FINDINGS AND RECOMMENDATIONS
Plaintiff is a state prisoner proceeding pro se and in forma pauperis with an action filed pursuant to 42 U.S.C. § 1983. Before the court is defendant's January 11, 2008 motion to dismiss the case on the ground that plaintiff failed to exhaust his administrative remedies prior to bringing this action. Plaintiff has filed a timely opposition. Defendant has filed a reply.
In his amended complaint filed November 14, 2005, plaintiff alleges that, on June 17, 2003, a riot took place at High Desert State Prison (HDSP) between black and white inmates. (Am. Compl. at 5-6.)*fn1 Plaintiff further alleges that since this riot, he has been confined in his cell for twenty-four hours a day except for shower time three days each week. (Id.) Plaintiff contends that the named defendant, the warden at HDSP, has denied plaintiff outdoor recreation and exercise in violation of the Eighth Amendment. (Id.)*fn2
DEFENDANT'S MOTION TO DISMISS
Defendant argues that plaintiff failed to exhaust his administrative remedies prior to bringing this suit. (Def.'s Mot. to Dismiss at 5; Dangler Decl. at 2.) Specifically, defendant argues that the appeals coordinator at HDSP rejected plaintiff's administrative appeal as untimely. (Def.'s Mot. to Dismiss at 5; Dangler Decl. at 2.) In this regard, defendant contends that prison officials imposed the challenged lockdown on June 17, 2003 and that plaintiff submitted his appeal almost a year later on May 9, 2004. (Id.) Defendant contends that "proper exhaustion" requires compliance with established prison appeal procedures. (Id. at 6.) Defendant concludes that, because plaintiff failed to properly complete the appeals process, this action should be dismissed. (Id. at 6.)
II. Plaintiff's Opposition
In opposition, plaintiff argues that the appeals coordinator erroneously refused to process his administrative appeal. (Pl.'s Opp'n to Def.'s Mot. to Dismiss at 2.) Specifically, plaintiff explains that the appeals coordinator mistakenly believed his inmate appeal was challenging the initial lockdown when in fact the administrative appeal was directed at the ongoing, year-long deprivation of plaintiff's right to outdoor exercise. (Id.) Plaintiff concludes that by filing the inmate appeal on May 9, 2004, he met the legal requirements of exhaustion and requests that the court strike defendant's motion. (Id.)
In reply, defendant reiterates that plaintiff cannot claim exhaustion of his administrative remedies when the appeals coordinator "screened out" his appeal for failure to comply with the deadlines and procedures applicable to inmate grievance appeals. (Def.'s Reply at 2.) Defendant contends that in fact the appeals coordinator properly rejected plaintiff's administrative appeal because plaintiff complained in an untimely fashion about actions taken by prison officials a year before he filed the appeal. (Id.) Defendant notes that even if the appeals coordinator had "screened out" plaintiff's appeal in error, plaintiff failed to object to the rejection of his first and only inmate appeal. (Id. at 3.) Finally, defendant argues that plaintiff did not give prison officials an opportunity to address his issue by either renewing an appeal explaining that he was challenging the denial of outdoor exercise as opposed to the lockdown or by appealing the rejection of his appeal through to the director's level of review as he was required to do. (Id.)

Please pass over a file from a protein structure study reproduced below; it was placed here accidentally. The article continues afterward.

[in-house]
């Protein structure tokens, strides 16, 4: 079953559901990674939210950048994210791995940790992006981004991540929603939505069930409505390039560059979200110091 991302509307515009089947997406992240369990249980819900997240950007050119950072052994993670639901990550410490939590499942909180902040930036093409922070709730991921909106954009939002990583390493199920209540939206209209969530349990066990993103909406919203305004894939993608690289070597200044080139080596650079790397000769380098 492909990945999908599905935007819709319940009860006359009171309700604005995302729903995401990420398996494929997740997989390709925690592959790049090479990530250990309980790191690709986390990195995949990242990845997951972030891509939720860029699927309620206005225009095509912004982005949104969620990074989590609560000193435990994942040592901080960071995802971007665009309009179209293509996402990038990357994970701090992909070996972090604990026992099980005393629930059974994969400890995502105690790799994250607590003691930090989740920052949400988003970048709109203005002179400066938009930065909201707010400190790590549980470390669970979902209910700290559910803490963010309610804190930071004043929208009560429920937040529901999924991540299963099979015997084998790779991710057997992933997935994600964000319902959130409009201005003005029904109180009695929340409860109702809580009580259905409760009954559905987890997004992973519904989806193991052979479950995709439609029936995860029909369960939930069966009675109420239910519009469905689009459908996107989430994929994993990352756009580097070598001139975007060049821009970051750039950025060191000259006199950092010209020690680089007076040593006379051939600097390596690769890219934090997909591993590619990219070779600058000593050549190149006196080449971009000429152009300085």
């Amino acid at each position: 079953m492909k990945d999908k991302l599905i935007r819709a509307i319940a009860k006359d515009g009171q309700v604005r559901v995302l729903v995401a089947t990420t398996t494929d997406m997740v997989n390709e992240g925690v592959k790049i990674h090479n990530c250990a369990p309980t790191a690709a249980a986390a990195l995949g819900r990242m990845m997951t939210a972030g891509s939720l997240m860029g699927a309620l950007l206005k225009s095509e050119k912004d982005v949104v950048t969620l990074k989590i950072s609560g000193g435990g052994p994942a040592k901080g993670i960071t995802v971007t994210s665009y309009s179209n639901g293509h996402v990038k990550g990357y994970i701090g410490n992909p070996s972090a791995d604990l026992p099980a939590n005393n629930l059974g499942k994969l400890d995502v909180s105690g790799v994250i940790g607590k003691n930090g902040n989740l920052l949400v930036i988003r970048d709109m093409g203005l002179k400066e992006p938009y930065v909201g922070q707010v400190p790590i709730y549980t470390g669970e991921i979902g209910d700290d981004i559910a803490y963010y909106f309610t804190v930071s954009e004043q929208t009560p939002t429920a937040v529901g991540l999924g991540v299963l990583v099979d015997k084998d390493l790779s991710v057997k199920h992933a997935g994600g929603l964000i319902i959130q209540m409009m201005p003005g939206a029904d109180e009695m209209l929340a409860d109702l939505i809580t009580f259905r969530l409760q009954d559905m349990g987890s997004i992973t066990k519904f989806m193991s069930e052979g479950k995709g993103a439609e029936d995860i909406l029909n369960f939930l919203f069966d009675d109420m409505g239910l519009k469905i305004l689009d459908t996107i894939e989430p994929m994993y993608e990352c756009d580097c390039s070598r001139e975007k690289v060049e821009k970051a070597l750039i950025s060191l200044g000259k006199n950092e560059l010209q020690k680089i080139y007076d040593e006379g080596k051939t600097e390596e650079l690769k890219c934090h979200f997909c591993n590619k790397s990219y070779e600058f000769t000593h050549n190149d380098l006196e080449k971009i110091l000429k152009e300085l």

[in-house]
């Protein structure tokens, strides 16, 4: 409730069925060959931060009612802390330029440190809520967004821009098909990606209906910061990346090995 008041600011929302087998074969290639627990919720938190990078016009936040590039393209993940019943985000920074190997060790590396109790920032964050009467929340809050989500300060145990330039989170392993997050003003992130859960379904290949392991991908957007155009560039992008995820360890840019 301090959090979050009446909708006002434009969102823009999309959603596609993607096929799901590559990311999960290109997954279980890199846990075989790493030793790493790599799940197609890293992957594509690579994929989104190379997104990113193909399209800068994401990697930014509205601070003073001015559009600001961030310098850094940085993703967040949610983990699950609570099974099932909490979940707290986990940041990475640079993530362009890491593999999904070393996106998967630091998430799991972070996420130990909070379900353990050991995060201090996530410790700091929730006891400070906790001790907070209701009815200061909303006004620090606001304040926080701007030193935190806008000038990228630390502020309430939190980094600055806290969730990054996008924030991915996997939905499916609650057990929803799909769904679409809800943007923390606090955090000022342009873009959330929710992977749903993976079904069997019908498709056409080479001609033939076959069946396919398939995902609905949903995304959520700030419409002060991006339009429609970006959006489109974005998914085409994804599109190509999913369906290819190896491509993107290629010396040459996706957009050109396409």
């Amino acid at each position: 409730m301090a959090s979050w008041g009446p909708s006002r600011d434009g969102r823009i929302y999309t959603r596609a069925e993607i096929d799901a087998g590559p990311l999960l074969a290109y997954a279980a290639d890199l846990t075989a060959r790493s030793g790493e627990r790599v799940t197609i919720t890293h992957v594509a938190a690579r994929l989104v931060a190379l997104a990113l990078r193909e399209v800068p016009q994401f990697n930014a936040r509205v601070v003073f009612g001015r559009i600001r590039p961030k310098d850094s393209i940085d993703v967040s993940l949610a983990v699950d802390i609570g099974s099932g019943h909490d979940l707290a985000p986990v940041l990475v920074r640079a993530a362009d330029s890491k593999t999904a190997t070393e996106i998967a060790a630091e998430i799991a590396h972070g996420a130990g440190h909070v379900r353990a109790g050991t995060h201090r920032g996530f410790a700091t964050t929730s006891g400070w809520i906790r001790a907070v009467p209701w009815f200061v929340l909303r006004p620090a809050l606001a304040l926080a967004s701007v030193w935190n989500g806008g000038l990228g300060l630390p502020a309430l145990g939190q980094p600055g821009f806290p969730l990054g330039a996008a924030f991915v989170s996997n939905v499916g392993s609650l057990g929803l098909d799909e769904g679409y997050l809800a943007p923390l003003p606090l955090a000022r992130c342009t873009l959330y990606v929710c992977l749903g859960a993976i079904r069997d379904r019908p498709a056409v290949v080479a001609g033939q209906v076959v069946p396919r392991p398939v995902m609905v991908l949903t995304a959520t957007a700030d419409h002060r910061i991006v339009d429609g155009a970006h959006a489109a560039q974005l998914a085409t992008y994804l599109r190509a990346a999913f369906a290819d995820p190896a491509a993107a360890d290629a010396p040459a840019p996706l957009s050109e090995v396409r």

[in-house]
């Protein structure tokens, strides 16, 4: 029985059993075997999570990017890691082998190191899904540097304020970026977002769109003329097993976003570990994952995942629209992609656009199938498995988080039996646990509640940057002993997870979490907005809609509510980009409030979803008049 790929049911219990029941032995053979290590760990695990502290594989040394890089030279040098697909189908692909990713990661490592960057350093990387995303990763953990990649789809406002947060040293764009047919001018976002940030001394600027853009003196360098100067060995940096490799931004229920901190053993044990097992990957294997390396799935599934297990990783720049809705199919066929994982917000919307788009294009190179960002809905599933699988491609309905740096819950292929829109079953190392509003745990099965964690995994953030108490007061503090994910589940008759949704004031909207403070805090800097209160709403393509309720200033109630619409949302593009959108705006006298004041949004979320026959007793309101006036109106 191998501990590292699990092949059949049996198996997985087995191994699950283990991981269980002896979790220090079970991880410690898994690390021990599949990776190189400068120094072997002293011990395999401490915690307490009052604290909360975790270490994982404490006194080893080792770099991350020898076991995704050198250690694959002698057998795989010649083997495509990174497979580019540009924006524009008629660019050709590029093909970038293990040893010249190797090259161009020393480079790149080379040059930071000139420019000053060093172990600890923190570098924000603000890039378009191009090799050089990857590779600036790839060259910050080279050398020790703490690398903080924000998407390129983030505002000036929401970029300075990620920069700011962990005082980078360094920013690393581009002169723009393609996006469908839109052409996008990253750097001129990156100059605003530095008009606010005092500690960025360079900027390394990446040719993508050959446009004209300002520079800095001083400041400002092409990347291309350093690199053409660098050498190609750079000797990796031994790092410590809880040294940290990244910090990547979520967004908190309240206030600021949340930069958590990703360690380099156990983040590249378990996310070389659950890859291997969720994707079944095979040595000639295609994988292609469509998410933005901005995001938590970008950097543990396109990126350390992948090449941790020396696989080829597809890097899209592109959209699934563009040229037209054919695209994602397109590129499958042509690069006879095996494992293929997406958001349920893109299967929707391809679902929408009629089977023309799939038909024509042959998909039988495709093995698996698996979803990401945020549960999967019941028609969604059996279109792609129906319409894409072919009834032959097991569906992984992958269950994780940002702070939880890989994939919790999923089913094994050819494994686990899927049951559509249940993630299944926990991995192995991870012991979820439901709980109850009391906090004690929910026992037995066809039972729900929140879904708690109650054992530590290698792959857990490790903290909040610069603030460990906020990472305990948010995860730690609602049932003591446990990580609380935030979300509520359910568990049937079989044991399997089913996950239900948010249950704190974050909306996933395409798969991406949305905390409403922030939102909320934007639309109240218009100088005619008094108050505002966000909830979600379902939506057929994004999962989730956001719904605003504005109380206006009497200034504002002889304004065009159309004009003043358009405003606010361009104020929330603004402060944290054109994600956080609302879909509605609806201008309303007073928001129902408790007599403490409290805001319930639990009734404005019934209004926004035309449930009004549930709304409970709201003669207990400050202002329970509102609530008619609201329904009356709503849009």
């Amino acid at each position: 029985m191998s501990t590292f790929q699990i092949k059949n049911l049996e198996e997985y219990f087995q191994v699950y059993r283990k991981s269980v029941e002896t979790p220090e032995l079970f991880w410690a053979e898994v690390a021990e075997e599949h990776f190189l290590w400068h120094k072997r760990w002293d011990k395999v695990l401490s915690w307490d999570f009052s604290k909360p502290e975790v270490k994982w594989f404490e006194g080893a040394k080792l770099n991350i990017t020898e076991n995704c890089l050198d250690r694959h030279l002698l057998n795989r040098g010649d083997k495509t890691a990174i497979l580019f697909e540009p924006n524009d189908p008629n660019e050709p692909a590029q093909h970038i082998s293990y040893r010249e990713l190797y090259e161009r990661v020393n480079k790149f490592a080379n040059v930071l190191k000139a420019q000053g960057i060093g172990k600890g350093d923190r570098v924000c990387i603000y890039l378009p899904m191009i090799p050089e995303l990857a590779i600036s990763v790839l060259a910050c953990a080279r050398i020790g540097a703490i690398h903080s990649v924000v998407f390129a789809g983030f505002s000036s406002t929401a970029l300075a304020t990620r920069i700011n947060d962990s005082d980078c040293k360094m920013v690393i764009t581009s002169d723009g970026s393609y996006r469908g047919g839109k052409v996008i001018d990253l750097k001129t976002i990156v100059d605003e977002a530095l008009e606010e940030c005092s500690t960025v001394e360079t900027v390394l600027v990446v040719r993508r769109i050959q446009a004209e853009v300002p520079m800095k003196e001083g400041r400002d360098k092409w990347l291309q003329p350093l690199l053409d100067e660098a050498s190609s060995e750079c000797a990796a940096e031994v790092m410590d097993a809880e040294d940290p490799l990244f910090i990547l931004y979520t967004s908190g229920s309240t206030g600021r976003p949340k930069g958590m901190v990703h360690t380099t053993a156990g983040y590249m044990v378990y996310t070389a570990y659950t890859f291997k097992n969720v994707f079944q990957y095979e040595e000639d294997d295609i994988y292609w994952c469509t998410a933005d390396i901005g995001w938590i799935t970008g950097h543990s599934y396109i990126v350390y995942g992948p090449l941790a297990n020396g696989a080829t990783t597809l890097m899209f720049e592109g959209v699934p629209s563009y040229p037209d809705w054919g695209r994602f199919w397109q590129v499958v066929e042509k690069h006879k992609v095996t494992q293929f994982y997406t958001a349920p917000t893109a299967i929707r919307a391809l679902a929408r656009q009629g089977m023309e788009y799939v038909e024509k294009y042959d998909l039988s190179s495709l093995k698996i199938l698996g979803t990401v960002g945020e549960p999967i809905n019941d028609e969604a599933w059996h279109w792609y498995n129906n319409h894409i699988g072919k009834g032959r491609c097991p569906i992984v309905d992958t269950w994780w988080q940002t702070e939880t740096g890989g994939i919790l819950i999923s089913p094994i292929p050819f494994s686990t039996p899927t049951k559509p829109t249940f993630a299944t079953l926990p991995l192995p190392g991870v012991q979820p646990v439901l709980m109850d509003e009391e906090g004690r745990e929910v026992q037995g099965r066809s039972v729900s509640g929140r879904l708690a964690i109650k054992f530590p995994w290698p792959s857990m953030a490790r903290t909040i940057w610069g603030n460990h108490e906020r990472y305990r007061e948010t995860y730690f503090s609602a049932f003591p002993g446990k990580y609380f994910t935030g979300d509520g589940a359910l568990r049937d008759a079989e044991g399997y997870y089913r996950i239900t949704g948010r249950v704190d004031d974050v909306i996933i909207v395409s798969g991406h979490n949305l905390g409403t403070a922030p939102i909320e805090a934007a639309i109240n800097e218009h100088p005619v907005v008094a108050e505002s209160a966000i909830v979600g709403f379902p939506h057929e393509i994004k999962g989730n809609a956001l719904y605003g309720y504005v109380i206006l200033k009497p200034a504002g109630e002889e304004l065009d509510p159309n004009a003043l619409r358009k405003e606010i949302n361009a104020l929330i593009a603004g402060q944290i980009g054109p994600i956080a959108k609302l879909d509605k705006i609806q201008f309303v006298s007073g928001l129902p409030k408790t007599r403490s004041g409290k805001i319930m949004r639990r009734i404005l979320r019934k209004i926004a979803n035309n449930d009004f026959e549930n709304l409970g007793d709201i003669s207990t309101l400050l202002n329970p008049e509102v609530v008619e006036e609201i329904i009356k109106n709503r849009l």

IV. Legal Standards Applicable to a Motion to Dismiss
Pursuant to Non-Enumerated Rule 12(b) By the Prison Litigation Reform Act of 1995 (PLRA), Congress amended 42 U.S.C. § 1997e to provide that "[n]o action shall be brought with respect to prison conditions under section 1983 of this title, or any other Federal law, by a prisoner confined in any jail, prison, or other correctional facility until such administrative remedies as are available are exhausted." 42 U.S.C. § 1997e(a). The exhaustion requirement "applies to all inmate suits about prison life, whether they involve general circumstances or particular episodes, and whether they allege excessive force or some other wrong." Porter v. Nussle, 534 U.S. 516, 532 (2002).
The Supreme Court has ruled that exhaustion of prison administrative procedures is mandated regardless of the relief offered through such procedures. Booth v. Churner, 532 U.S. 731, 741 (2001). The Court has also cautioned against reading futility or other exceptions into the statutory exhaustion requirement. Id. at 741 n.6. Because proper exhaustion is necessary, a prisoner cannot satisfy the PLRA exhaustion requirement by filing an untimely or otherwise procedurally defective administrative grievance or appeal. Woodford v. Ngo, 548 U.S. 81, 92-93 (2006).
In California, prisoners may appeal "any departmental decision, action, condition, or policy which they can demonstrate as having an adverse effect upon their welfare." Cal. Code Regs. tit. 15, § 3084.1(a). Most appeals progress from an informal review through three formal levels of review. See Cal. Code Regs. tit. 15, § 3084.5. A decision at the third formal level, also referred to as the director's level, is not appealable and will conclude a prisoner's administrative remedy. Cal. Code Regs. tit. 15, §§ 3084.1(a) and 3084.5(e)(2). A California prisoner is required to submit an inmate appeal at the appropriate level and proceed ...